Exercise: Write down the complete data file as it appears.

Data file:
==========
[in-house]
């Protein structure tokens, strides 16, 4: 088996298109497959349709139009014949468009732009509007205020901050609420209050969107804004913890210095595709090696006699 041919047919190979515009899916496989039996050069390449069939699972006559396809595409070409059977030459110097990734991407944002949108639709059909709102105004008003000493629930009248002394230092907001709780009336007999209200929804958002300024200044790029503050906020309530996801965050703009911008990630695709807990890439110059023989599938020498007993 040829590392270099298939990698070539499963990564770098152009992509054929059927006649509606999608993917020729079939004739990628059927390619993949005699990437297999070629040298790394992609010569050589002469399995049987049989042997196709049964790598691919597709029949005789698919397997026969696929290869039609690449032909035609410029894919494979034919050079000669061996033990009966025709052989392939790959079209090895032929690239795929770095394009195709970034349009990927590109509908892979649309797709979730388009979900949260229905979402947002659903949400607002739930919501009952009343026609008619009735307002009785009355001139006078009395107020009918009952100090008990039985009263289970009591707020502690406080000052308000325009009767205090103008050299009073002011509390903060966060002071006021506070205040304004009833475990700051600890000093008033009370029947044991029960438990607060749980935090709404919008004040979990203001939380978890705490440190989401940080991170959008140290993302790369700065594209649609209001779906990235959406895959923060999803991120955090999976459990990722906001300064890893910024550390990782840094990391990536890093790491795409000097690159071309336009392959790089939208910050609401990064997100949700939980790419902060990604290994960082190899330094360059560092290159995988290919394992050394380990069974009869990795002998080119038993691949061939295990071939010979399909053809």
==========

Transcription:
[in-house]
């Protein structure tokens, strides 16, 4: 088996298109497959349709139009014949468009732009509007205020901050609420209050969107804004913890210095595709090696006699 041919047919190979515009899916496989039996050069390449069939699972006559396809595409070409059977030459110097990734991407944002949108639709059909709102105004008003000493629930009248002394230092907001709780009336007999209200929804958002300024200044790029503050906020309530996801965050703009911008990630695709807990890439110059023989599938020498007993 040829590392270099298939990698070539499963990564770098152009992509054929059927006649509606999608993917020729079939004739990628059927390619993949005699990437297999070629040298790394992609010569050589002469399995049987049989042997196709049964790598691919597709029949005789698919397997026969696929290869039609690449032909035609410029894919494979034919050079000669061996033990009966025709052989392939790959079209090895032929690239795929770095394009195709970034349009990927590109509908892979649309797709979730388009979900949260229905979402947002659903949400607002739930919501009952009343026609008619009735307002009785009355001139006078009395107020009918009952100090008990039985009263289970009591707020502690406080000052308000325009009767205090103008050299009073002011509390903060966060002071006021506070205040304004009833475990700051600890000093008033009370029947044991029960438990607060749980935090709404919008004040979990203001939380978890705490440190989401940080991170959008140290993302790369700065594209649609209001779906990235959406895959923060999803991120955090999976459990990722906001300064890893910024550390990782840094990391990536890093790491795409000097690159071309336009392959790089939208910050609401990064997100949700939980790419902060990604290994960082190899330094360059560092290159995988290919394992050394380990069974009869990795002998080119038993691949061939295990071939010979399909053809």